U.S. Secretary of State Hillary Clinton brought more than 7,000 people to their feet today with her memories of the millions lost to AIDS and her vision to bring about an AIDS-free generation.
Speaking for the first time at the International AIDS Conference, Clinton laid out an ambitious domestic and global agenda. It includes:
- funding to bring 600,000 more people into treatment, in addition to the 4 million already receiving antiretroviral drugs through the U.S. President’s Plan for AIDS Relief (PEPFAR);
- providing more HIV-positive pregnant women with therapy so their unborn children remain virus-free, with a goal of reaching 1.5 million by next year and reducing transmission to zero by 2015;
- investing more in circumcision programs, which have been shown to reduce chances of viral transmission by more than 60 percent. The U.S. will contribute $40 million this year to help 500,000 South African men undergo circumcision, Clinton said.
Clinton said she remembered her first visit to the AIDS quilt on the mall in downtown Washington, D.C. with her husband, President Bill Clinton, in 1996. She recognized the names of many friends in the commemorative art work.
“When we saw how enormous the quilt was, covering acres and acres of ground, it was devastating. And it kept growing. Too many people kept dying… We are here today because we want to stop adding names,” she told the audience in somber tones. “Today, let us restore our faith so we may reach that goal of an AIDS-free generation and honor all those who have been lost.”
Though Clinton acknowledged that the U.S. has been criticized in the past for not doing enough, today it remains the largest single funder of global AIDS, committing 59 percent of the $7.6 billion spent by governments in 2011, according to a new report by UNAIDS. U.S. funding slid in 2009 and 2010 but has since returned to 2008 levels, the report indicated.
Clinton, who was recognized by UNAIDS director Michel Sidibe as “one of the most committed visionaries to change,” said U.S. strategy has shifted from emergency mode to one of building sustainable health care systems around the world.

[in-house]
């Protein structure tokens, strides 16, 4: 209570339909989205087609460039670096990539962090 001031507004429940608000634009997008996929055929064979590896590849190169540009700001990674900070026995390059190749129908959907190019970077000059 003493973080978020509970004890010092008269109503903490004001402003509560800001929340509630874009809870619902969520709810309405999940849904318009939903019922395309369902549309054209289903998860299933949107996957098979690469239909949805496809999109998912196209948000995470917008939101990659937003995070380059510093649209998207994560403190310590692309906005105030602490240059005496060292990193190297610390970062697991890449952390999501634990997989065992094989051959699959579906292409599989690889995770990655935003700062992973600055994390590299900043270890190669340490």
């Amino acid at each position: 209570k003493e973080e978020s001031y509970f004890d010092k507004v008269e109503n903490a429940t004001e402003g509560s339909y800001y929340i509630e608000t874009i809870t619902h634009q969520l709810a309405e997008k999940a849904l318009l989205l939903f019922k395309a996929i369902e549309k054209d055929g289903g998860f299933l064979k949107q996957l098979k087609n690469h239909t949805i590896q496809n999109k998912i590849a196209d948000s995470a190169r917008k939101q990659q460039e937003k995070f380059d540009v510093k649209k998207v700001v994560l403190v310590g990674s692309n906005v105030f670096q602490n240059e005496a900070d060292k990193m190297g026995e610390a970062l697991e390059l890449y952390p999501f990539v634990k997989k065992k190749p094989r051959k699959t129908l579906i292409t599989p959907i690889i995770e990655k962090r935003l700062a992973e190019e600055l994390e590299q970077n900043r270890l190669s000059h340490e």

“We have had to fundamentally change the way we – and our global partners – do business,” she said. “That has required some difficult conversations, like talk about government corruption and delivery of drugs.”
On the domestic front, the Obama administration inaugurated the first comprehensive national AIDS program in July 2010 to fight an epidemic which affects some 1.1 million Americans. Some 20 percent of those infected don’t know it, and only 62 percent are linked to care, said Anthony Fauci, MD, director of the National Institute of Allergy and Infectious Disease. And only 28 percent are receiving therapy that is effective enough to keep the virus in check, Fauci said. So throughout the United States, and particularly in hot spots like Washington, D.C., “there still needs more resources and smarter strategies,” Clinton said.
Ruthann Richter is a Scope contributor and writer in the medical school’s communication office. She is attending the International AIDS Conference in Washington, D.C. and is posting periodic updates on the happenings there. You can see all of her updates in our HIV/AIDS category.